POP GOES THE WORLD By Jenny Ortuoste for Manila Standard-Today, 11 July 2013, Thursday
Manila Noir and the Writing Scene
The launch of the latest fiction anthology edited by Jessica Hagedorn – Manila Noir – last July 6 at National Book Store Glorietta 1 was sardine-can-packed with writers, students, and other lovers of literature, a heartening sign that reading is still well, if not thriving, in this country.
Edited by Jessica Hagedorn, Manila Noir belongs to the Akashic Books “Noir” series, collections of short fiction set in cities of the world, among them the usual big cities you’d expect – Manhattan, Los Angeles, Paris, Rome, Mumbai. There are other non-city settings – Indian Country, Prison. In the Philippines, the book is published by Anvil Publishing and is exclusively available at National Book Store.
At the launch I saw 16-time Palanca Award winner and University of the Philippines creative writing professor Jose “Butch” Y. Dalisay, PhD, eyes twinkling under an Indiana Jones-style fedora; I also got to hug another Palanca winner, Felisa “Ichi” Batacan (who writes under the name “F. H. Batacan”), recently arrived back in Manila after years spent in Singapore.
Both Butch and Ichi have stories in Manila Noir, along with other fascinating word-weavers.
Also at the launch was author and UP creative writing instructor Carljoe Javier, who is teaching a class on comic book writing. He’ll be talking about creative non-fiction on July 14 with two other authors, horror and travel writer Yvette Tan and journalist Karl de Mesa, at a Freelance Writers’ Guild of the Philippines OpenBook event. Dubbed “Truth Hurts, and Other Lies of Non-Fiction,” it’s set for 2pm at Sacro Costato, 13 Scout Magbanua St., Quezon City. There is a P150 fee.
Meanwhile, Philippines Graphic editor-in-chief Joel Pablo Salud and literary editor Alma Anonas-Carpio are calling for submissions to the 23rd Nick Joaquin Literary Awards, from July 1 to August 1. Email stories and poems to firstname.lastname@example.org. Works published in the magazine from September 2012 to present are already included for consideration.
“Part of Graphic’s mission,” says Joel, is “to keep Philippine letters alive and dynamic,” and they do this by not limiting themselves to well-known and established writers, always being on the lookout for fresh work from new talent. It’s the only publication I know that actively publishes short stories and poems from senders.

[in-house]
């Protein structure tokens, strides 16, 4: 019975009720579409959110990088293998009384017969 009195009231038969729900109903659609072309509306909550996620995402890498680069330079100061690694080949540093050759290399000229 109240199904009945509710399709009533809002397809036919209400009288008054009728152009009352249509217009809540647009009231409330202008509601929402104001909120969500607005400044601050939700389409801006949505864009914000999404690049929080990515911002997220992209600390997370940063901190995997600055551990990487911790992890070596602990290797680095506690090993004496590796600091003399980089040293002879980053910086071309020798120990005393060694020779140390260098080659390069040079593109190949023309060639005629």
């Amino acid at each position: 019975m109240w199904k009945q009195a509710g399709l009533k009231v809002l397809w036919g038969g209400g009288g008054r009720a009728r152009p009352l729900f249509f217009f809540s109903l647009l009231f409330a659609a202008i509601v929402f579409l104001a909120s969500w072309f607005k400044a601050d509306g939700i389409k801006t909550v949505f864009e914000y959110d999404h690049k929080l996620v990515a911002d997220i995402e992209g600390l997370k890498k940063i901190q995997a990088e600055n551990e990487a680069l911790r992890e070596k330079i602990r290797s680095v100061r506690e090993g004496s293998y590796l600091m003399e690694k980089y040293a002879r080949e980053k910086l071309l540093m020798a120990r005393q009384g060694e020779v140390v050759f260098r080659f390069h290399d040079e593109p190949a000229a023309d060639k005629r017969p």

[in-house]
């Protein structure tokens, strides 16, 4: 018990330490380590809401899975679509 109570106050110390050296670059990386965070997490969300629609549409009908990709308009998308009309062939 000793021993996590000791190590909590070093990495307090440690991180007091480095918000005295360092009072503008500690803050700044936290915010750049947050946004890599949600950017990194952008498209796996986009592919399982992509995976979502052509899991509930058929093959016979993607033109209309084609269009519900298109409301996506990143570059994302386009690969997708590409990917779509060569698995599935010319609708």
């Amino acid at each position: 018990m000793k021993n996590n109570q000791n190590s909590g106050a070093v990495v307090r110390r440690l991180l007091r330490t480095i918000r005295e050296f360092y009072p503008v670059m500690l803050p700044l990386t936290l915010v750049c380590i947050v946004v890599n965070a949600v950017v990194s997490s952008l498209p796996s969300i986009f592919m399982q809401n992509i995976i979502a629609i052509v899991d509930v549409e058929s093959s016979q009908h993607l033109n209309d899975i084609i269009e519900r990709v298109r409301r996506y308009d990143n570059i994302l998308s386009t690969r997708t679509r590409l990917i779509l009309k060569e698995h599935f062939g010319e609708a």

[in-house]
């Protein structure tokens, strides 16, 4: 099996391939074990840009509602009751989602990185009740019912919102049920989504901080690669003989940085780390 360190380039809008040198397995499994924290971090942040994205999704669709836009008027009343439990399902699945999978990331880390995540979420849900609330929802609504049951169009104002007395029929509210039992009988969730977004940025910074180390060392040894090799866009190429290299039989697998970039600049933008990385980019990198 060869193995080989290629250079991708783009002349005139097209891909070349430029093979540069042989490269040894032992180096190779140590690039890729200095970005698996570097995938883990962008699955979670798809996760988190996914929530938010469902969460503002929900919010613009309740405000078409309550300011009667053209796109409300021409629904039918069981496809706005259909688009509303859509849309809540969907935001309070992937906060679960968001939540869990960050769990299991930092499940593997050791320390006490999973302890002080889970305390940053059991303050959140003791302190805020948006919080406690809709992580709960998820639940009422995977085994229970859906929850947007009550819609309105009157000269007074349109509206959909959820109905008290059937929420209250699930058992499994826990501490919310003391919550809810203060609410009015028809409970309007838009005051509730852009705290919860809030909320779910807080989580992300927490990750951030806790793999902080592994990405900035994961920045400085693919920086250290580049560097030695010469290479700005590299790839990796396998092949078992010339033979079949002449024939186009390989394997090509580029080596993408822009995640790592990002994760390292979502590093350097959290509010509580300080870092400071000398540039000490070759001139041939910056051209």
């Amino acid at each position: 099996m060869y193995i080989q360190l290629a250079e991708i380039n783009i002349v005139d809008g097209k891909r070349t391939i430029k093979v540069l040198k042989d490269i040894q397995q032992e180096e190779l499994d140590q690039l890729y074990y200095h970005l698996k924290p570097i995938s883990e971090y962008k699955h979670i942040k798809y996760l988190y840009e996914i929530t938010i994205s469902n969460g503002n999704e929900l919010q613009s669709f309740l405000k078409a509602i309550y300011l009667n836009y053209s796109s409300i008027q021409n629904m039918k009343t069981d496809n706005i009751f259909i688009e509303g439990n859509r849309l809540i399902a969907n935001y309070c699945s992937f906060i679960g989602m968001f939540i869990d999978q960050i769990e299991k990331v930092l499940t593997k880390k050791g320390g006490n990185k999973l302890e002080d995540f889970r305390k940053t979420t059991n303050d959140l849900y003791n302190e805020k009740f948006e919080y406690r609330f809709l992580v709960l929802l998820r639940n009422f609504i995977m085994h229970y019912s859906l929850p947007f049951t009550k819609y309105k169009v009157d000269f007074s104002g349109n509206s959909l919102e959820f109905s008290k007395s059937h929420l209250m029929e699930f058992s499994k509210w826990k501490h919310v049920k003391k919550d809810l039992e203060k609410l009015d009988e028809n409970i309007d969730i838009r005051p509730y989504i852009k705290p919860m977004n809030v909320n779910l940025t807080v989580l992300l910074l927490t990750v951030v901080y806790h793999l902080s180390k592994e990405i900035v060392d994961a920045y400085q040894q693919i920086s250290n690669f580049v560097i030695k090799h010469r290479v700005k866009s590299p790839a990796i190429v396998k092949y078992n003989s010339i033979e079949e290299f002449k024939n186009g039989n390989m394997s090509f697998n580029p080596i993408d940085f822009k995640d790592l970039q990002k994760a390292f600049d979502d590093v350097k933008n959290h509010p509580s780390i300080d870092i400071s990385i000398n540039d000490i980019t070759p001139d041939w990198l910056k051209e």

Which brings us to a common observation from aspiring writers – “Who gets to be published?” For collections such as Manila Noir, established authors were tapped, perhaps to be assured that a certain quality standard is met.
However, what chances are there for other, similarly talented writers to contribute in cases where no open call for manuscripts is made, only private invitations?
It is encouraging that Graphic, for one, provides a platform for the discovery of new work. There are also people like Dean Francis Alfar, who has put out a call for submissions to an “anything goes” short fiction anthology, “Volume,” that is, however, limited to works from writers aged 45 or below by December 31 this year; but then you need to have some sort of theme going for anthologies, otherwise it’d be just a grab-bag of all-sorts.
You could also go the way of Carljoe and self-publish (as he did with his “Kobayashi Maru of Love”), or publish your work as an ebook (Anthony de Luna’s Flipside Digital Content can help with that).
There’s also the annual Carlos Palanca Memorial Awards for Literature. While it does not guarantee publication of winning works, it confers recognition and some sort of immortality upon those whose works are deemed worthy. Winners can take it from there.
What’s important is that reading is alive in the land. Students wait for the latest works in young adult series such as The Mortal Instruments by Cassandra Clare, The Selection by Kiera Cass, Shatter Me by Tahereh Mafi, and the Divergent trilogy by Veronica Roth. So popular are they that National Book Store has brought in Mafi for a book signing, and Cass is expected in August.
What we need more of are works by Filipino authors, published by local firms and aggressively marketed by big local chain bookshops. How interesting would our reading landscape be with more Manila Noir-style stories, set in the different cities of the country? Young adult series featuring tikbalangs instead of vampires?
We don’t lack writers with the imagination and the talent. We do need more content than is available at present – in other words, we do not have enough supply to meet the demand that is sure to be out there, once readers have among their choices quality Filipino works.
When we have that, it would be possible to grow a more vibrant and active reading culture than what we already have.